Estimation of Reserves and Water Drive From Pressure and Production History
- E.R. Brownscombe (The Atlantic Refining Co.) | Francis Collins (The Atlantic Refining Co.)
- Document ID
- Society of Petroleum Engineers
- Journal of Petroleum Technology
- Publication Date
- April 1949
- Document Type
- Journal Paper
- 92 - 99
- 1949. Original copyright American Institute of Mining, Metallurgical, and Petroleum Engineers, Inc. Copyright has expired.
- 5.7 Reserves Evaluation
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A study has been made of the material balance-fluid flow method ofestimating reserves and degree of water drive from pressure and productionhistory data. By considering the effect of random pressure errors it is shownthat in a particular example a standard deviation of three and one-half poundsin each of ten pressure surveys permits the determination of the reserves witha standard deviation of 8 per cent and the water drive with a standarddeviation of 15 per cent, assuming that certain basic geologic data arecorrect. It is believed that this method of estimating reserves and water driveis useful and reliable in a number of cases. The method is particularlyvaluable when reservoir pressure data are accurate within a very few pounds,but may also be applied with less accurate pressure data if a relatively largereservoir pressure decline occurs early in the life of the field, as forexample in an undersaturated oil field.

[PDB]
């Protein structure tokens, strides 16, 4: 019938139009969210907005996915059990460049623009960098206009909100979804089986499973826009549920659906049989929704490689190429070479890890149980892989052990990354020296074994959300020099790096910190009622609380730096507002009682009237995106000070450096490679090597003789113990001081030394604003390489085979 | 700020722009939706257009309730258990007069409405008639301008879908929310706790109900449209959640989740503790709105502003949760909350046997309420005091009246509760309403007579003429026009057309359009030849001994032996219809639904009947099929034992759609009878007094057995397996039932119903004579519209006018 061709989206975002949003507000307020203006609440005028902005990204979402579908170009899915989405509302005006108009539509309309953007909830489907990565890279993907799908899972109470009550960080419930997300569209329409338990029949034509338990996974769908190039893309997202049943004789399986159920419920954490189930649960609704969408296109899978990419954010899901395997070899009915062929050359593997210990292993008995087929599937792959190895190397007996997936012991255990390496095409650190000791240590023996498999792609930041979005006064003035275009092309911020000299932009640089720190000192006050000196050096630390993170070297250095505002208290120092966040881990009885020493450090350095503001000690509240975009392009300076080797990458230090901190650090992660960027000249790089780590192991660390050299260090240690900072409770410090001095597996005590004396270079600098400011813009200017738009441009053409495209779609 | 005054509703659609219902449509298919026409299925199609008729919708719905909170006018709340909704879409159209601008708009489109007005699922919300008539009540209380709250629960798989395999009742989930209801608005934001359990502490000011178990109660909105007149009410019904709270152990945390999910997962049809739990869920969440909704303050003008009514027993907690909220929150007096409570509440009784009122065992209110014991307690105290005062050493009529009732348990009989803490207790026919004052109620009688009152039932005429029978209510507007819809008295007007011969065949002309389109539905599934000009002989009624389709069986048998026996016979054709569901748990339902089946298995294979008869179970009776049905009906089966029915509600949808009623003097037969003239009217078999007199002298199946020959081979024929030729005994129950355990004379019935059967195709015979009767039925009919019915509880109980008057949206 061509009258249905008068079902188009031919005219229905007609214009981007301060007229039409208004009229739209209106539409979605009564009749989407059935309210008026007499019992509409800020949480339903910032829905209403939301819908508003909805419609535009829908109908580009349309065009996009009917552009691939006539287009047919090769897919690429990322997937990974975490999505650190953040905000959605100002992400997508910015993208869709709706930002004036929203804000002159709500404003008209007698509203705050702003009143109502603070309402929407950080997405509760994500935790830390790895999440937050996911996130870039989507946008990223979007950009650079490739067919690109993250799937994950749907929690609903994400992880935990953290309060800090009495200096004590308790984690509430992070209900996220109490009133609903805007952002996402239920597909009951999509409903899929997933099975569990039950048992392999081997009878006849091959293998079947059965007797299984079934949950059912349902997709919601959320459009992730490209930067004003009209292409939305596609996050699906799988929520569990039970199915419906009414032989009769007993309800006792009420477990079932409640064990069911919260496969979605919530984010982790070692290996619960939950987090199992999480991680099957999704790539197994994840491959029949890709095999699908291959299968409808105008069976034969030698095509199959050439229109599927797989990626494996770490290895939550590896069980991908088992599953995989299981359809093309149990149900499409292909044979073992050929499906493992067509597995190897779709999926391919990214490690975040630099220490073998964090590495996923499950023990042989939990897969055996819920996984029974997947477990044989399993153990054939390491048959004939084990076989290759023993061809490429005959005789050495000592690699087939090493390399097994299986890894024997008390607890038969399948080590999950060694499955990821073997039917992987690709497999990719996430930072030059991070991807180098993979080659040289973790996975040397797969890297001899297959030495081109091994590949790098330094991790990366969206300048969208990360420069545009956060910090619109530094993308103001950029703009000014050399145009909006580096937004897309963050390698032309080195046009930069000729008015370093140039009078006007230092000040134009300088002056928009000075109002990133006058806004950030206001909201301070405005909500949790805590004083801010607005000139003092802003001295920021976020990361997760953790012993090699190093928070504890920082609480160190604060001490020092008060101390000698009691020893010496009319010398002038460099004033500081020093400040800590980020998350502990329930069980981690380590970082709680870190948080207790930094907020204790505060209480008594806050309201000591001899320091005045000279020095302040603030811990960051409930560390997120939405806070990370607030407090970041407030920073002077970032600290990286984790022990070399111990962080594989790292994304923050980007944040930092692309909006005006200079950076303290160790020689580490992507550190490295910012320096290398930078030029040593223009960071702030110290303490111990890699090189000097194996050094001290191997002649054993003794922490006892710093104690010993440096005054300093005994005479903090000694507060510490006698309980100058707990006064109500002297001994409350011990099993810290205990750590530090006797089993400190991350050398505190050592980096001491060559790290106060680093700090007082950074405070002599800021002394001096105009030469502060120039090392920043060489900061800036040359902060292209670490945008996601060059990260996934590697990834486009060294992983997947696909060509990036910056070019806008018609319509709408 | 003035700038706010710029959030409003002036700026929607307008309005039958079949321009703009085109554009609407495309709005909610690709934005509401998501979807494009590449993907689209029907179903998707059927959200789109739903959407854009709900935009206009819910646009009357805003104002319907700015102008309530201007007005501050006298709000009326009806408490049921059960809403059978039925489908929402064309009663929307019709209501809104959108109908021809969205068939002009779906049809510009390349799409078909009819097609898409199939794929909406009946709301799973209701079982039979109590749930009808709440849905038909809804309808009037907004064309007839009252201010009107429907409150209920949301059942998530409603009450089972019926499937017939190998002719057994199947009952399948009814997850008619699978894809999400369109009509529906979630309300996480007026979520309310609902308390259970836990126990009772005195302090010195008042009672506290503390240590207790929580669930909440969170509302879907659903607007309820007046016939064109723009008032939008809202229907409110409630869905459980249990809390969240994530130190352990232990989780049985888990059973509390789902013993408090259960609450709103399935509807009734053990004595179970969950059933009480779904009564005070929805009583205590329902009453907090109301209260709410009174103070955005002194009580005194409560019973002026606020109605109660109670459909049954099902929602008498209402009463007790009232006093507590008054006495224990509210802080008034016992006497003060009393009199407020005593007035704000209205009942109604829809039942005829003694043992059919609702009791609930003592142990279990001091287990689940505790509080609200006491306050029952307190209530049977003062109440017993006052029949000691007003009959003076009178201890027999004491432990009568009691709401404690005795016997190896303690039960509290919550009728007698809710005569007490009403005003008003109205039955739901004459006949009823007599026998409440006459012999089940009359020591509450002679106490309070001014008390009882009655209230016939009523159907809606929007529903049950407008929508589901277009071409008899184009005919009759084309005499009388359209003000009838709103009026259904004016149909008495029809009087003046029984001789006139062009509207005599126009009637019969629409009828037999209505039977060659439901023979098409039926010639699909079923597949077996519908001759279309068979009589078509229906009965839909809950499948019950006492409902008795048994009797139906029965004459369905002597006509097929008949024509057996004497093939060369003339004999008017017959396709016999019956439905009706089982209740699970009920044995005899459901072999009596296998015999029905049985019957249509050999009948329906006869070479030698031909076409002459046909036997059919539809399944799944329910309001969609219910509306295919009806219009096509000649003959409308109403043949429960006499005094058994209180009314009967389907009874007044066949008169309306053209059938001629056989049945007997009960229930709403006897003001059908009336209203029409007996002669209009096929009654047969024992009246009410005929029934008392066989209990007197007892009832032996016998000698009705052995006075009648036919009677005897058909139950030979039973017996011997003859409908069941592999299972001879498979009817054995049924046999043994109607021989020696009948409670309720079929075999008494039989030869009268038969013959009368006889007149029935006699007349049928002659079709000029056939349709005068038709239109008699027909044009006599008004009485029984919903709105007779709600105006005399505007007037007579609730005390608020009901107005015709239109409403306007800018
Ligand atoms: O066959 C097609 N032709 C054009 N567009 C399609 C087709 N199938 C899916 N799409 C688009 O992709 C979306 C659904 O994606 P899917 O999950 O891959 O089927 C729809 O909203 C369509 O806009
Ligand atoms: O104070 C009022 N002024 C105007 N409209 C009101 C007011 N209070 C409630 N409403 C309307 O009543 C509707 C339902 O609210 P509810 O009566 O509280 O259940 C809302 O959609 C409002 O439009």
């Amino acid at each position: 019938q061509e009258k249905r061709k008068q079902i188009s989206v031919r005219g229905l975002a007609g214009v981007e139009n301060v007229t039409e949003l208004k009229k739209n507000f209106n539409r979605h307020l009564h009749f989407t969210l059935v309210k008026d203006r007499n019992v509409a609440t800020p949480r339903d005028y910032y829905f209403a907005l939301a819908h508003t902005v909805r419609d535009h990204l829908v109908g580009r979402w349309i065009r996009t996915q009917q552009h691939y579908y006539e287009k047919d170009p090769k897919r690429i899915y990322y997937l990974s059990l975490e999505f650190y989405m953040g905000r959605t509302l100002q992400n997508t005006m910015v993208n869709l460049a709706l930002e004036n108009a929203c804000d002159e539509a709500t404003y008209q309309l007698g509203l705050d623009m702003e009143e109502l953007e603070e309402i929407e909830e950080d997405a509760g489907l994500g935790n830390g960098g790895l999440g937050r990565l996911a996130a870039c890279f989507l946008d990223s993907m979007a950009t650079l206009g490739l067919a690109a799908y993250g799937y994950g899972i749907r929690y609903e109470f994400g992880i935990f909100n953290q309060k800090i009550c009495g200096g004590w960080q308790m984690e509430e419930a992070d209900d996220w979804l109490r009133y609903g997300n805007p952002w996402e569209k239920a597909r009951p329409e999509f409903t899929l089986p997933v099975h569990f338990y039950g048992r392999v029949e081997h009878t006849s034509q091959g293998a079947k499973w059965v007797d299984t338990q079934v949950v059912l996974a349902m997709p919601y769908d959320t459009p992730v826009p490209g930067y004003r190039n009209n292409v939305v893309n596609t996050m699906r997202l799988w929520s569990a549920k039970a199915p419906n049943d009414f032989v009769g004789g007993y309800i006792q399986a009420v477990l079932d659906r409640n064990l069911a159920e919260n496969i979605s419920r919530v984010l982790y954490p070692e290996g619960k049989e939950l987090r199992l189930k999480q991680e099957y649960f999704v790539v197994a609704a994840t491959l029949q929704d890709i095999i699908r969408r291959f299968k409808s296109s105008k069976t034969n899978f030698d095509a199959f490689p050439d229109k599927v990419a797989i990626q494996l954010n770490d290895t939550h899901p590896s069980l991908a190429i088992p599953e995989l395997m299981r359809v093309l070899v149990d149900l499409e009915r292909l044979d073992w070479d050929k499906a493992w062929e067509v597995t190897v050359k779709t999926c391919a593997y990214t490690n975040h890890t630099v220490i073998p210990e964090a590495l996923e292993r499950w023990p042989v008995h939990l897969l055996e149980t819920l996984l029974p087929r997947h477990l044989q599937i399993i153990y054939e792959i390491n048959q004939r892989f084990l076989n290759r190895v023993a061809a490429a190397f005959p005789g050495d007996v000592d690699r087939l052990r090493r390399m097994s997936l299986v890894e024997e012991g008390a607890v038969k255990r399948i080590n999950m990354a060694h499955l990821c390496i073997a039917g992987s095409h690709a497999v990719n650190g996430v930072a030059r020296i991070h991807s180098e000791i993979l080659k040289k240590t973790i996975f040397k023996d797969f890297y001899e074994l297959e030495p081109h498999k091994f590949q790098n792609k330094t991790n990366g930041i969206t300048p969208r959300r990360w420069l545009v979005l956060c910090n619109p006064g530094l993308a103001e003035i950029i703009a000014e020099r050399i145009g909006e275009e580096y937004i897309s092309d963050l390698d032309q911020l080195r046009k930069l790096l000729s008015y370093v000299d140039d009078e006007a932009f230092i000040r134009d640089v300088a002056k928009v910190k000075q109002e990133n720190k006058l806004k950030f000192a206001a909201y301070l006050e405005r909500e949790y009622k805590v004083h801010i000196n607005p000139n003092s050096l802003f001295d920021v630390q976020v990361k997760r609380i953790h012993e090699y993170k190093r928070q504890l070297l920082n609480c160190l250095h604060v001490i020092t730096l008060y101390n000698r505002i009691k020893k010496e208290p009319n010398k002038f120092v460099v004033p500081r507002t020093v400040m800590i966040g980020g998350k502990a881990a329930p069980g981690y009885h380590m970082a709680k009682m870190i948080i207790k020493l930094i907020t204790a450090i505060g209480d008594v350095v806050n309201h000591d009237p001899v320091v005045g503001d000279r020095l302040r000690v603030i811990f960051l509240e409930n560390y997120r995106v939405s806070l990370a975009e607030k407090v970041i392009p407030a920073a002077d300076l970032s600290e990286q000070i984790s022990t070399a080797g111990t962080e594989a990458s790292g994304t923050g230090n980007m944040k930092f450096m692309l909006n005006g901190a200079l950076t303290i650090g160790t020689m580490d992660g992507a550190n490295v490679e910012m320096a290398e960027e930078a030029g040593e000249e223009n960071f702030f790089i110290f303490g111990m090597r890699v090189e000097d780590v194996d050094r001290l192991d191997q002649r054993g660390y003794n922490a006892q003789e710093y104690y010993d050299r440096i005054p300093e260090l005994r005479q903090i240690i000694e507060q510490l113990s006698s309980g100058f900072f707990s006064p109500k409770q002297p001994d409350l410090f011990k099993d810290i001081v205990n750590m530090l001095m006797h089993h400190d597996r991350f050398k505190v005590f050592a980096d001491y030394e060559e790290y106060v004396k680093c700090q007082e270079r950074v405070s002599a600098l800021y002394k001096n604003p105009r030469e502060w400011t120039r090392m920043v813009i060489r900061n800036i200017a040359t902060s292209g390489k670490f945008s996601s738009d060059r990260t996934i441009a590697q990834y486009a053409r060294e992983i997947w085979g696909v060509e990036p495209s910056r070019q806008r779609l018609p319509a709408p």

A knowledge of the magnitude of reserves and degree of water drive presentin any newly discovered petroleum reservoir is necessary to early applicationof proper production practices. A number of investigators have contributed tomethods of relating reserves, degree of water drive, and production andpressure history. Three types of problems of increasing complexity may bementioned. If a reservoir is known to have no water drive, and if the ratio ofthe volume of the reservoir occupied by gas to the volume of the reservoiroccupied by oil (which ratio permits fixing the overall compressibility of thereservoir) is known, then only one further extensive reservoir property remainsto be determined, namely the magnitude of the reserves. A straightforwardapplication of material balance considerations will permit this determination.The problem becomes very much more difficult if we wish to determine not onlythe magnitude of the reserves but also the magnitude of water drive, if any,which is present. In principle, a combination of material balance and fluidflow considerations will permit this evaluation. Finally, if neither themagnitude of reserves, the degree of water drive, nor the ratio of oil to gaspresent in the reservoir is known and it is desired to determine all three ofthese variables, the problem could in principle be solved by a fluidflow-material balance analysis which determines the overall compressibility ofthe reservoir at various points in its history. The change in compressibilitywith pressure would provide a means of determining the ratio of gas to liquidpresent, since the compressibilities of gas and liquid vary differently withpressure variation. However, in practice this problem is probably so difficultas to defy solution in terms of basic data precision apt to be available.
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